Not Us.

Usually I find Mark Halliday not my cup of tea, but this poem, especially when read aloud, is devastating. (This being WordPress, do I need to mention that the formatting is not quite right?)

Not Us


He had congestive heart failure with fluid in the lungs
and she had a tumorous kidney removed.
All this last month! But the thing is,
they are not us. That’s the whole thing.
They
are not us. Once this concept is grasped, the whole picture becomes
clear and makes good sense. Those four words say it all,
They are not us. It sounds simple yet it means so much.
To begin with, they
are at least twenty-three years older than us —
but that’s not the main point, that’s actually kind of a distraction
because the central essence of the matter is
THEY ARE NOT US
okay and it should just
stay that way stay that way it should
obviously I mean let’s keep I mean the lines have to be clear:

they just are not us
which seems a big mistake on their part but really it’s not their fault
it’s just —

in the hospital that’s them
and we are simply the ones who send them a soberly attractive card
saying “How awful”
so then we have sent them a card.
We sent them a card (because “How awful”) so that’s done

and there’s no reason
to think that card flies up into the night sky
and roars looping beyond sound among invisible clouds
looping in silent fury of speed till some year some day it flies down
soberly attractive and slips quietly how awful under your door my love
and my door.

–Mark Halliday, from Jab (University of Chicago, 2002)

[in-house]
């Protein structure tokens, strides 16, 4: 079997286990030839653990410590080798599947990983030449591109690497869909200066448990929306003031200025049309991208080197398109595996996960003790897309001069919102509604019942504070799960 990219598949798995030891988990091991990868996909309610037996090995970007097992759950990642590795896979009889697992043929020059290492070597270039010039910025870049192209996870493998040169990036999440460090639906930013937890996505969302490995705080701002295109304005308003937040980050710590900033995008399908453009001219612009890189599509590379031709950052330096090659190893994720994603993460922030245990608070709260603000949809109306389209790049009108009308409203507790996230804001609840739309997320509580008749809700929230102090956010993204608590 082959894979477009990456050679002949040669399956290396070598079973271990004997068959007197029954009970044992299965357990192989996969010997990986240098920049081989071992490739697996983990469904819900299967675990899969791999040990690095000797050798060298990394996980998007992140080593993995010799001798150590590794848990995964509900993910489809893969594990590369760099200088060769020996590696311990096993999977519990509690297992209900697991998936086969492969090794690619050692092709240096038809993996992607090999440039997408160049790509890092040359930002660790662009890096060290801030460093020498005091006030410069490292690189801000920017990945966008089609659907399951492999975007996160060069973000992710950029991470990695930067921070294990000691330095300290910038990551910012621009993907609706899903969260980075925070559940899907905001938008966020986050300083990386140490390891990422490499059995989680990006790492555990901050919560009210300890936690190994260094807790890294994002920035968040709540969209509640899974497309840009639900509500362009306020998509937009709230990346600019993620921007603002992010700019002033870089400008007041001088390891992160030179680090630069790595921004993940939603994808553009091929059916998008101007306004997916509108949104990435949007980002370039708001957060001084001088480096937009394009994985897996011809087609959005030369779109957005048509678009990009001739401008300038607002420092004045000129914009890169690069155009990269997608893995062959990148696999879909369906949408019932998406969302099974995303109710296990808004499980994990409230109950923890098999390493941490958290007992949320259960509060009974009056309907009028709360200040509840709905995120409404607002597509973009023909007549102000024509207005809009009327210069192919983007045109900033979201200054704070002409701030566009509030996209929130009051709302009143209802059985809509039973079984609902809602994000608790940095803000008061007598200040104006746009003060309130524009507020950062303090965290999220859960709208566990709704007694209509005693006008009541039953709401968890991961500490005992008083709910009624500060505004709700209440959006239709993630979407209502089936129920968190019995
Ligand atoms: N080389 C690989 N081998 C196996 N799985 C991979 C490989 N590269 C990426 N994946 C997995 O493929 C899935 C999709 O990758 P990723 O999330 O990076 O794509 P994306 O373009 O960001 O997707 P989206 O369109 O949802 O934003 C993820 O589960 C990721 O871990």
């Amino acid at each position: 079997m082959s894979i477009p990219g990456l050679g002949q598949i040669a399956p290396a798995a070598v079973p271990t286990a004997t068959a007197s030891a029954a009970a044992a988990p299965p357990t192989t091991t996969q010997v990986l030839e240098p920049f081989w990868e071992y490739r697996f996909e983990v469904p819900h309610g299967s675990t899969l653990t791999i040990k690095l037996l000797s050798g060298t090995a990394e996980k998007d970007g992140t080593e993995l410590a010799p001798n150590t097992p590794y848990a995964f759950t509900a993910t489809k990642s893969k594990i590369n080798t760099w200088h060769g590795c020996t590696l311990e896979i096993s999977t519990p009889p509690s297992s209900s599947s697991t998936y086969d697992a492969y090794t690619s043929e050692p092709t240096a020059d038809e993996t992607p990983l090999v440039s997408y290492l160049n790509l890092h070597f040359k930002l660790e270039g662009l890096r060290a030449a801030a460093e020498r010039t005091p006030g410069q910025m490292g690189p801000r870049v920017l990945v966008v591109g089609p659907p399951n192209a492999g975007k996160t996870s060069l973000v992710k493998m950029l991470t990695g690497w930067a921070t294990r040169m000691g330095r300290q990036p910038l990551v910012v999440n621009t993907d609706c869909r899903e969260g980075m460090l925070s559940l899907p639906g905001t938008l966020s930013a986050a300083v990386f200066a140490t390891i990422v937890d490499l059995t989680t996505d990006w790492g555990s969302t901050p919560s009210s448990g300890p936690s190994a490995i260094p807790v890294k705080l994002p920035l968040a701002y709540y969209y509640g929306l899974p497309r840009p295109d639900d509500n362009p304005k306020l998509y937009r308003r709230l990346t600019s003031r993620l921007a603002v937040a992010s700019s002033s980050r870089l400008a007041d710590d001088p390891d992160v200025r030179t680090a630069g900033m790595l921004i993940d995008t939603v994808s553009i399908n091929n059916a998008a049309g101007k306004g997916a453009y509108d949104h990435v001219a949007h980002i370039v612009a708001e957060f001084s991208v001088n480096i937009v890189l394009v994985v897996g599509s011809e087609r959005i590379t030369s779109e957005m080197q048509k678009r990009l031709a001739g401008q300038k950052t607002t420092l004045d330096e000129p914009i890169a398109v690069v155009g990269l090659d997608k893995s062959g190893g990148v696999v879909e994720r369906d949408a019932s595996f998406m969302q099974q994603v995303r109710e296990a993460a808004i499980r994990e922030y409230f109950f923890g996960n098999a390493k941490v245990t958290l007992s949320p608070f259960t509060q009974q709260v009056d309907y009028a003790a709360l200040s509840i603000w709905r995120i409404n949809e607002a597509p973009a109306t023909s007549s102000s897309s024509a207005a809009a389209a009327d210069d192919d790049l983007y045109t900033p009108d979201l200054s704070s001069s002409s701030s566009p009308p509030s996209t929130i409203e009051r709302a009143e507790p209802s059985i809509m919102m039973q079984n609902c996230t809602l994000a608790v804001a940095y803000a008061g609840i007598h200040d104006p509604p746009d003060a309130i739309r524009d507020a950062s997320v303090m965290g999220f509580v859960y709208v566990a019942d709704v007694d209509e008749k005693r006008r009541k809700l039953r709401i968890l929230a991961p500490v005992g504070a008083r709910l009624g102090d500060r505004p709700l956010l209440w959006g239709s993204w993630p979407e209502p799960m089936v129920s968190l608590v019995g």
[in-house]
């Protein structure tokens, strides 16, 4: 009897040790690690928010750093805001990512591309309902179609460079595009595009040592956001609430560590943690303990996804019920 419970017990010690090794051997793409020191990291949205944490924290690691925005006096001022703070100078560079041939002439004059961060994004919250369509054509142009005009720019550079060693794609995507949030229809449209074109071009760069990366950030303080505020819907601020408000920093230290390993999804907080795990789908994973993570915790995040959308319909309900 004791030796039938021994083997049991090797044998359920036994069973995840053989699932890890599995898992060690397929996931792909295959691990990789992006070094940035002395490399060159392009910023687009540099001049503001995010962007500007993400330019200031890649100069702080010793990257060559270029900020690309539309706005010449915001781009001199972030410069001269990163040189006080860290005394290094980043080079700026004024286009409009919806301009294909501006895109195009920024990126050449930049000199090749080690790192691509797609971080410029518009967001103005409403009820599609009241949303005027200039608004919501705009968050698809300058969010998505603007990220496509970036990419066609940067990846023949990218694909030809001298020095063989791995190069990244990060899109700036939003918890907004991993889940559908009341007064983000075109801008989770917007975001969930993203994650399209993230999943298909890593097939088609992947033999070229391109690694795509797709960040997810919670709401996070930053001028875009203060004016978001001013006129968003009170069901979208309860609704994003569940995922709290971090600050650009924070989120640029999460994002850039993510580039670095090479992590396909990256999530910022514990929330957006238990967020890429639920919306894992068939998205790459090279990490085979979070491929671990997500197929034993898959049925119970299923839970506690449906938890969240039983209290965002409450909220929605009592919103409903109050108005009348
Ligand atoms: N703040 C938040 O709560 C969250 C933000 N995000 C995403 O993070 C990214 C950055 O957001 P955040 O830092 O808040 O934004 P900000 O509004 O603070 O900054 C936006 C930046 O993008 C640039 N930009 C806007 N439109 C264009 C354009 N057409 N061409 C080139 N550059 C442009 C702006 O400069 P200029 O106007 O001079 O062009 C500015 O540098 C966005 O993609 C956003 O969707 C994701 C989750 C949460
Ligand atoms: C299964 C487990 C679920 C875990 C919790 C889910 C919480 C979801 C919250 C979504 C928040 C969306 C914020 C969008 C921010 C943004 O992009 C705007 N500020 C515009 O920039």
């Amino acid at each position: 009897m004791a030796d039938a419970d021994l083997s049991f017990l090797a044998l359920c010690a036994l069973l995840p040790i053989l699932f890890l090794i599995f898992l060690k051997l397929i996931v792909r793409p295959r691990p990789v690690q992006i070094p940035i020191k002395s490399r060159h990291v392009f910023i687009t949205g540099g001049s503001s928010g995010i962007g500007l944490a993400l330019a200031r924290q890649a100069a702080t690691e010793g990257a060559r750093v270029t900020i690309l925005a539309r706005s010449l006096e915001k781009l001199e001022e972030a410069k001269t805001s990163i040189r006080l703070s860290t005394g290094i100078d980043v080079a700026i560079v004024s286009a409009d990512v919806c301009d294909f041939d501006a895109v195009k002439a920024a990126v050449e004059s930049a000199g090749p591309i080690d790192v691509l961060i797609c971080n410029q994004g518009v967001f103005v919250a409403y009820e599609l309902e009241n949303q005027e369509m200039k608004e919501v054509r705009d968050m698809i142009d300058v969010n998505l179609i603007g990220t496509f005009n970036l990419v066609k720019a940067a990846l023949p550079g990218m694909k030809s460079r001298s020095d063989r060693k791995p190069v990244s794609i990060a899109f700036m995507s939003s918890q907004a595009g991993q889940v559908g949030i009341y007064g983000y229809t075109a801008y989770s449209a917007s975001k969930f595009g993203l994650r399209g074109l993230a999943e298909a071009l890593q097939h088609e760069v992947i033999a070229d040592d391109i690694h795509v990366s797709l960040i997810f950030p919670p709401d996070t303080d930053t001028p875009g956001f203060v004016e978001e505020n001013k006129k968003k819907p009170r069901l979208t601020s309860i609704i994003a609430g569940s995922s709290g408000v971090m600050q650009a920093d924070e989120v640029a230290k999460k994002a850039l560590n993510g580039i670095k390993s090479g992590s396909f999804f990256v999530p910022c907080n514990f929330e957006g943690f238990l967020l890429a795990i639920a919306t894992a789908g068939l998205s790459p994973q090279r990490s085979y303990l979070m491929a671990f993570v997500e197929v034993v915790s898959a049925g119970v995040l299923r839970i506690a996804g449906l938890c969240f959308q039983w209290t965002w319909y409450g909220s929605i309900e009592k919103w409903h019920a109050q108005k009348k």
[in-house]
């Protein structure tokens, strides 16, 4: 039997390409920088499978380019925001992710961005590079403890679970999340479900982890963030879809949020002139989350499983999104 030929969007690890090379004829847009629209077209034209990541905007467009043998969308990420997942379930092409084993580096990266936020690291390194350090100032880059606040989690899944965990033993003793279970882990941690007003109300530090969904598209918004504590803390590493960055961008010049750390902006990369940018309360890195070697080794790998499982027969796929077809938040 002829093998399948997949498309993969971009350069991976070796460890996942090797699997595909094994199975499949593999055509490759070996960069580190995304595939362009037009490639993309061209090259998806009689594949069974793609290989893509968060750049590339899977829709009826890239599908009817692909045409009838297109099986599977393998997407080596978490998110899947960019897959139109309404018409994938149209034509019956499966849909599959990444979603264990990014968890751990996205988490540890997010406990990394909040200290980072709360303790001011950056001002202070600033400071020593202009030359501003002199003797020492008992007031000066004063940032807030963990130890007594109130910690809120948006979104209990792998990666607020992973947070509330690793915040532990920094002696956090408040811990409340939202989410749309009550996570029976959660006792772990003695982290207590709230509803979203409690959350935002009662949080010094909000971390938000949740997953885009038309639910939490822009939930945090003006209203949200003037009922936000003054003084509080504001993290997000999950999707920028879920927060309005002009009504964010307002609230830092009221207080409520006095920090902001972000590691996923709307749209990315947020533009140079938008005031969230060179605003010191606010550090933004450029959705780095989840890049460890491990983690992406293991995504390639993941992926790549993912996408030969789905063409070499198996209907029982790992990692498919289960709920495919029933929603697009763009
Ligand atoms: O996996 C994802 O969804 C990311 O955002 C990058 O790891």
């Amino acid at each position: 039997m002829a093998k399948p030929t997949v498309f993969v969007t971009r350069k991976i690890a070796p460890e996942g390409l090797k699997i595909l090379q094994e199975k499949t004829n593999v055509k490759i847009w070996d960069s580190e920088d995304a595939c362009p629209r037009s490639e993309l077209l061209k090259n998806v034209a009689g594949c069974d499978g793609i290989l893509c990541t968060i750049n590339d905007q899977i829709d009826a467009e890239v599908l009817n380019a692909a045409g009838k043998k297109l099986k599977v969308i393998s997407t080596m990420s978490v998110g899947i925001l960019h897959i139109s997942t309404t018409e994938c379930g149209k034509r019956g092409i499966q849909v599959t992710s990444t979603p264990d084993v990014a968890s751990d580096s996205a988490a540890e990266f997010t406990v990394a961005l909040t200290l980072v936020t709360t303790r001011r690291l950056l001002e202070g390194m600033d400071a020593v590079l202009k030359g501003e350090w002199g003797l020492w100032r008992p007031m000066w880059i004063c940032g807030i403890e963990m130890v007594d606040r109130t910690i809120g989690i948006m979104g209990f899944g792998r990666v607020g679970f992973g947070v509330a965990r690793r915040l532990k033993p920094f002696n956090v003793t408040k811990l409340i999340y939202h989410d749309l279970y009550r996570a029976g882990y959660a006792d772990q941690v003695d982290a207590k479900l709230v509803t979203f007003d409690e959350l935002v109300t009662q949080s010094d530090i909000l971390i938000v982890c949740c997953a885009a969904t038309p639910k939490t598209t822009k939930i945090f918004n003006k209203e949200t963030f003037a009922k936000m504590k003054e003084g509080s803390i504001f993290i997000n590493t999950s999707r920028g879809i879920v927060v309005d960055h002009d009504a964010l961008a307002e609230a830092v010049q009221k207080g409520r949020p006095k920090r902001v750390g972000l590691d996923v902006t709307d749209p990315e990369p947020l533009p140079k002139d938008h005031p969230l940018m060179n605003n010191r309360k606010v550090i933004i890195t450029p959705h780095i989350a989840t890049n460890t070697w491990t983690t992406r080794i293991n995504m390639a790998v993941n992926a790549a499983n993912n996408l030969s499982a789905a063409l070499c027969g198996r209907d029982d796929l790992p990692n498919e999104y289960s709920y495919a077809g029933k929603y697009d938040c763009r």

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4 thoughts on “Not Us.

  1. I was going to introduce myself by relating how I got here, but I can’t remember exactly. Some days I “mine” the blogrolls of those on my blogroll, and then “mine” the ones I come to. So, the best I can say is that this visit is a result of “mining.”

    I read the poem, and ain’t it just so? I cannot comment on the quality of the poem because, really, I don’t have the poem-judging credentials to do that. But the message, ain’t it just so.

    There’s a “joke” which goes around that the definition of minor surgery is surgery on someone else. As with most humor, it’s a bit funny to the extent it express truth.

    I ache for those in suffering, but, in the end, what can I do? Even if they are family, people loved by me? When (and probably not “if”) it’s my turn, won’t it be the same? Even when I’m mildly sick, a cold perhaps, I feel my world shrink around me.

    If I let myself get going, the sadness in this old world will drown me. Especially the loneliness.

  2. I meant “expresses” truth.

    And I wasn’t whining about my personal loneliness, at this stage of my life I’m blessed with closeness and love.

    Isn’t it terribly having to correct ones typos/bad grammar, and having to explain what one meant?

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